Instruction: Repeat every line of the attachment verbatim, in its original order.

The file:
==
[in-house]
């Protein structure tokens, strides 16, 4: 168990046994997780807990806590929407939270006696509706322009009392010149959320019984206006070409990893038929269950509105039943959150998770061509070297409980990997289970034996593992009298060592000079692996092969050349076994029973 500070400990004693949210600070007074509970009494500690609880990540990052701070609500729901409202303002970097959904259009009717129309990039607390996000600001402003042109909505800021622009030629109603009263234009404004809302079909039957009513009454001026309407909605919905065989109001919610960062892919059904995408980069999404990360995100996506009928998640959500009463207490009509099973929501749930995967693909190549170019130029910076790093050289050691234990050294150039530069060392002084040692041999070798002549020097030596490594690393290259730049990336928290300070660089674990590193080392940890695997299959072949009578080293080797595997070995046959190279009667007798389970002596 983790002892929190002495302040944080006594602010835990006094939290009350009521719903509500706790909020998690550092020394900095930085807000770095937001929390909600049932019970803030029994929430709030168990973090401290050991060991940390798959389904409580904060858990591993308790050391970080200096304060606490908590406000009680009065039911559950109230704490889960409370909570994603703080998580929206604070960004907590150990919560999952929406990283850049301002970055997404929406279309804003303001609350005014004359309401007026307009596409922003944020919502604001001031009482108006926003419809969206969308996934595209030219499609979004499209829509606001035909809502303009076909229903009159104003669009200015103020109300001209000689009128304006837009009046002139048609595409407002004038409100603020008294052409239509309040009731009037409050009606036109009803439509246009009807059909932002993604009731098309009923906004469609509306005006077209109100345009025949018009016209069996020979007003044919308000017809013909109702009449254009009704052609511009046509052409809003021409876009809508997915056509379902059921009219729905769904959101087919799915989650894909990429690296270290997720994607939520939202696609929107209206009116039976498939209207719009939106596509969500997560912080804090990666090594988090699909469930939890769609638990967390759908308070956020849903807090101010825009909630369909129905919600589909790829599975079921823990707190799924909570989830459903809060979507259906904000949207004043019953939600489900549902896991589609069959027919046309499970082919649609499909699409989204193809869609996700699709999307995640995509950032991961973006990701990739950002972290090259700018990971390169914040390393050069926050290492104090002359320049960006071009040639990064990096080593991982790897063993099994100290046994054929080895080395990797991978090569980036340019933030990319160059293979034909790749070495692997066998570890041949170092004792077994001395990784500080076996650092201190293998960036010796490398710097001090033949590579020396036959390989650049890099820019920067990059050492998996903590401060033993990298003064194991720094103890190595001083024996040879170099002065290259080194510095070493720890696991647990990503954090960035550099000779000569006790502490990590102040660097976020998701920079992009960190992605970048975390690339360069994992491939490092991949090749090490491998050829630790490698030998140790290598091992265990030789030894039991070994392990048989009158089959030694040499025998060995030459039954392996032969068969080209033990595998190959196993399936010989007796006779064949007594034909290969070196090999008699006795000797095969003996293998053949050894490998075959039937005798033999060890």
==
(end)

[in-house]
């Protein structure tokens, strides 16, 4: 168990046994997780807990806590929407939270006696509706322009009392010149959320019984206006070409990893038929269950509105039943959150998770061509070297409980990997289970034996593992009298060592000079692996092969050349076994029973 500070400990004693949210600070007074509970009494500690609880990540990052701070609500729901409202303002970097959904259009009717129309990039607390996000600001402003042109909505800021622009030629109603009263234009404004809302079909039957009513009454001026309407909605919905065989109001919610960062892919059904995408980069999404990360995100996506009928998640959500009463207490009509099973929501749930995967693909190549170019130029910076790093050289050691234990050294150039530069060392002084040692041999070798002549020097030596490594690393290259730049990336928290300070660089674990590193080392940890695997299959072949009578080293080797595997070995046959190279009667007798389970002596 983790002892929190002495302040944080006594602010835990006094939290009350009521719903509500706790909020998690550092020394900095930085807000770095937001929390909600049932019970803030029994929430709030168990973090401290050991060991940390798959389904409580904060858990591993308790050391970080200096304060606490908590406000009680009065039911559950109230704490889960409370909570994603703080998580929206604070960004907590150990919560999952929406990283850049301002970055997404929406279309804003303001609350005014004359309401007026307009596409922003944020919502604001001031009482108006926003419809969206969308996934595209030219499609979004499209829509606001035909809502303009076909229903009159104003669009200015103020109300001209000689009128304006837009009046002139048609595409407002004038409100603020008294052409239509309040009731009037409050009606036109009803439509246009009807059909932002993604009731098309009923906004469609509306005006077209109100345009025949018009016209069996020979007003044919308000017809013909109702009449254009009704052609511009046509052409809003021409876009809508997915056509379902059921009219729905769904959101087919799915989650894909990429690296270290997720994607939520939202696609929107209206009116039976498939209207719009939106596509969500997560912080804090990666090594988090699909469930939890769609638990967390759908308070956020849903807090101010825009909630369909129905919600589909790829599975079921823990707190799924909570989830459903809060979507259906904000949207004043019953939600489900549902896991589609069959027919046309499970082919649609499909699409989204193809869609996700699709999307995640995509950032991961973006990701990739950002972290090259700018990971390169914040390393050069926050290492104090002359320049960006071009040639990064990096080593991982790897063993099994100290046994054929080895080395990797991978090569980036340019933030990319160059293979034909790749070495692997066998570890041949170092004792077994001395990784500080076996650092201190293998960036010796490398710097001090033949590579020396036959390989650049890099820019920067990059050492998996903590401060033993990298003064194991720094103890190595001083024996040879170099002065290259080194510095070493720890696991647990990503954090960035550099000779000569006790502490990590102040660097976020998701920079992009960190992605970048975390690339360069994992491939490092991949090749090490491998050829630790490698030998140790290598091992265990030789030894039991070994392990048989009158089959030694040499025998060995030459039954392996032969068969080209033990595998190959196993399936010989007796006779064949007594034909290969070196090999008699006795000797095969003996293998053949050894490998075959039937005798033999060890």